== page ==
Something unexpected happened when I published Time and Despondency: Regaining the Present in Faith and Life; the people with the most questions have been parents concerned for their children. I didn’t foresee this because I assumed the people who would be most interested in my book would be people like me: thirty-somethings who can’t seem to shake the perpetual, bored ennui of everyday adult life. But in the months since I began sending copies to advance readers, the folks with the most persistent questions are parents. They want to know a) do children struggle with despondency; and b) what can we do to recognize that and help?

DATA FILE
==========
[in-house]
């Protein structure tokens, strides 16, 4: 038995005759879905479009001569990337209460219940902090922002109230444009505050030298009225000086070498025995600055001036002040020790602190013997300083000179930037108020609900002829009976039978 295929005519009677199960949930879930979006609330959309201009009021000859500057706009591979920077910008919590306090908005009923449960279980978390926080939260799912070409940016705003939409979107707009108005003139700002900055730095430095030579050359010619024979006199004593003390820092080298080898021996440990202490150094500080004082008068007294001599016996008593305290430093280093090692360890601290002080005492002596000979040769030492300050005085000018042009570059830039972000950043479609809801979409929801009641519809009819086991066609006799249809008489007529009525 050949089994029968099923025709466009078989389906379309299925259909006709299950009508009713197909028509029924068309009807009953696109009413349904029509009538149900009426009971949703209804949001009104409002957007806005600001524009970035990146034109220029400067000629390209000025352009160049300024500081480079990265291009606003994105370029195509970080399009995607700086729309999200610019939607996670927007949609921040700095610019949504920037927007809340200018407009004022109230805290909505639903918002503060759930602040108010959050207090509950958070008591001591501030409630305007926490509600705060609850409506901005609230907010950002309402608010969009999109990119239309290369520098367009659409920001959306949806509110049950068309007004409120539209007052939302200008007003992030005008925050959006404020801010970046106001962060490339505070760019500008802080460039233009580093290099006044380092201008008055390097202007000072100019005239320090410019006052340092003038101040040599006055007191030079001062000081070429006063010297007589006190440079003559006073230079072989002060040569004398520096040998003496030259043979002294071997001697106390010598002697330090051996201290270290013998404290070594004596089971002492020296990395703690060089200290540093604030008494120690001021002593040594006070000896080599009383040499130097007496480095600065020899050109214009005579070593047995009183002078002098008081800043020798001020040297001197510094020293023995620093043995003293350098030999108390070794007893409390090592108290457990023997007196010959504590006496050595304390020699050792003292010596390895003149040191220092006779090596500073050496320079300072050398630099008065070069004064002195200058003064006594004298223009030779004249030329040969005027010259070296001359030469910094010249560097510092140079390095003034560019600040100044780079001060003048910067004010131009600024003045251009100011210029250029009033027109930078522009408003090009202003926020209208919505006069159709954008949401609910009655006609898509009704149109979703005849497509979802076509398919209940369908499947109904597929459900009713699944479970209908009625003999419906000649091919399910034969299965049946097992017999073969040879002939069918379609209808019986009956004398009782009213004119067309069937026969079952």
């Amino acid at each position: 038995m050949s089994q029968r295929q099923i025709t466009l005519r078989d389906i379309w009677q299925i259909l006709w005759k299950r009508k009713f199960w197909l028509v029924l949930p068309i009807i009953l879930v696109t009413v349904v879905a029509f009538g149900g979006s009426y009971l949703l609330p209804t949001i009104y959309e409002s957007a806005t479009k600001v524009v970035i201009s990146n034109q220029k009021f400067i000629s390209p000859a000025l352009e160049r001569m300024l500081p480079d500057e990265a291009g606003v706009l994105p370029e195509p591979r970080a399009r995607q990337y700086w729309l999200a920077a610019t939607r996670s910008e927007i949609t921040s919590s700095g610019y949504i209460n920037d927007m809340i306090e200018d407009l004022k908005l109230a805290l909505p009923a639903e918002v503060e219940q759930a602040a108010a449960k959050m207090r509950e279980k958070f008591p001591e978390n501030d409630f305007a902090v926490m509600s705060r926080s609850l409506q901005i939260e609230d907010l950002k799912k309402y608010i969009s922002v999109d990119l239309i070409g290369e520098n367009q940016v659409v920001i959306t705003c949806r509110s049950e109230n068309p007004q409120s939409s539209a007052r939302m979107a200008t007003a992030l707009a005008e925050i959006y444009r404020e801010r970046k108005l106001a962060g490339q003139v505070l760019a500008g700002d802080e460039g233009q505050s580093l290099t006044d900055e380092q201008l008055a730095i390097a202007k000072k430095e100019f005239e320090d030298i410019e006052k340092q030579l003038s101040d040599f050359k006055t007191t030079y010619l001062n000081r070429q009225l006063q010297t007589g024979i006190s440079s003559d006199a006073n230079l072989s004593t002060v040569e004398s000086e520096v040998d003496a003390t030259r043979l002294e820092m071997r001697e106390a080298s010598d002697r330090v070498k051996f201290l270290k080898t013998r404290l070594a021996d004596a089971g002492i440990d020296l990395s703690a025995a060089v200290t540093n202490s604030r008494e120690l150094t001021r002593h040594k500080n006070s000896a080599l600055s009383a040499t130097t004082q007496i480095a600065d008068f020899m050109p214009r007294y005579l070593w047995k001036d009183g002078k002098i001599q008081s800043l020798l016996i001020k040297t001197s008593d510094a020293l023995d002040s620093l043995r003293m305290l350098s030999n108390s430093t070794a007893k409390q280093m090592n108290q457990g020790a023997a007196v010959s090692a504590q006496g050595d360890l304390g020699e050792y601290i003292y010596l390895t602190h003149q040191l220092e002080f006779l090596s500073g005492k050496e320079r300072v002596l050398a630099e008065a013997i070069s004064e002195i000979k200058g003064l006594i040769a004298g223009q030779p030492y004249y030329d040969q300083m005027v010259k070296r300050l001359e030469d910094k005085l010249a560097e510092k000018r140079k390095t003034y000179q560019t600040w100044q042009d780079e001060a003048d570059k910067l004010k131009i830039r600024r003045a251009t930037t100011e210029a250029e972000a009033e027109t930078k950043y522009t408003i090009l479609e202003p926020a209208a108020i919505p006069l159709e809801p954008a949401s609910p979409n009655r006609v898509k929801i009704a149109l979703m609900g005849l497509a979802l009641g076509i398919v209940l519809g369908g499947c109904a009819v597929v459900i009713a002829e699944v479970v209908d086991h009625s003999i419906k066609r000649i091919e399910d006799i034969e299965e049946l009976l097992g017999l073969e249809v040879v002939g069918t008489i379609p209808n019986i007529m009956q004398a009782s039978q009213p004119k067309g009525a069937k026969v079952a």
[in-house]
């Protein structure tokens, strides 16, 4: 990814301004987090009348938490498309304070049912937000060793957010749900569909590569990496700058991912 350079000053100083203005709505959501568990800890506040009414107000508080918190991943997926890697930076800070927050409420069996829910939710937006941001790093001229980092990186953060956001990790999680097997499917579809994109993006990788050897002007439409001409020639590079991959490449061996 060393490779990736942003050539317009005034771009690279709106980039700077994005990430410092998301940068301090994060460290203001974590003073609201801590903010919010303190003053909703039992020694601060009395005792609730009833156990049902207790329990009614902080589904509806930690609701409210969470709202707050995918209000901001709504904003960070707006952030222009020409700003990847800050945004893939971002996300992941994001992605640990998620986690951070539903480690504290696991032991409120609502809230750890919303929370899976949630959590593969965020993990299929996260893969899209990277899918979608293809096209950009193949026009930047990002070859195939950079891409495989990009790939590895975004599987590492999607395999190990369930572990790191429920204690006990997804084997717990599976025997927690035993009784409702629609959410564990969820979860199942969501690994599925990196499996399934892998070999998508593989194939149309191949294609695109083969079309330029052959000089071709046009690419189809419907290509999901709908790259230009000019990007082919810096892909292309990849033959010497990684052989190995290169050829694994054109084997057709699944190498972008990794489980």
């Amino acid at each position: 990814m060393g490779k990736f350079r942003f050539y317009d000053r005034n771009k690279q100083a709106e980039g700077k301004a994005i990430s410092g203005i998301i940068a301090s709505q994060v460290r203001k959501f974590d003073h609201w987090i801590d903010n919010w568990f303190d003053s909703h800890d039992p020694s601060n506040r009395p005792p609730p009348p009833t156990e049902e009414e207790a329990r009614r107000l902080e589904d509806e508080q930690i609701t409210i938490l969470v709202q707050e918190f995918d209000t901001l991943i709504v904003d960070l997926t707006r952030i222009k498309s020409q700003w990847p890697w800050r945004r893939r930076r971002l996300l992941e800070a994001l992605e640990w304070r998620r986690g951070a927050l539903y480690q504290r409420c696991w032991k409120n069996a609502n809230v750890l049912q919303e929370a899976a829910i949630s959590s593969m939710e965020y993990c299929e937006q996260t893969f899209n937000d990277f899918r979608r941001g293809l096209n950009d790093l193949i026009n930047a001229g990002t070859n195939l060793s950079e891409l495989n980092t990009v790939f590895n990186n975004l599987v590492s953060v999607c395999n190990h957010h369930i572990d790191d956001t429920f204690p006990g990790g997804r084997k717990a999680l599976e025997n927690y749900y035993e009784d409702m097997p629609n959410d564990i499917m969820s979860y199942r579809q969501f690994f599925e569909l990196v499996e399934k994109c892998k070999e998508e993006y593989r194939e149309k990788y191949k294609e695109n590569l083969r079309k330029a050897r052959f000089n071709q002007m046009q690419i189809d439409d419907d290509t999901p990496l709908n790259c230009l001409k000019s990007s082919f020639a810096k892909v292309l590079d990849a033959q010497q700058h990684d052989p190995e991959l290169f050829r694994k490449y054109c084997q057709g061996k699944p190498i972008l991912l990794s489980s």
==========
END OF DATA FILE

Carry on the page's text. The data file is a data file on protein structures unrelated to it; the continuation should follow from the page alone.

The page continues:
It’s a beautiful and important set of questions, and I’m not entirely sure I’m qualified to answer (I neither have my own children nor any kind of qualification in working with them). So I did the next best thing: reflect on my own experiences of despondency as a child. Here’s the first in a series of two guest posts I wrote for Charli Riggle’s parenting blog–the next will focus on practical ideas of how to recognize and help children when despondency is knocking on their door. Bonus: if you’ve ever wanted to see what I looked like as a toddler, now’s your chance (scroll down in the post). Hint: I was already in love with existentially fraught books from an early age.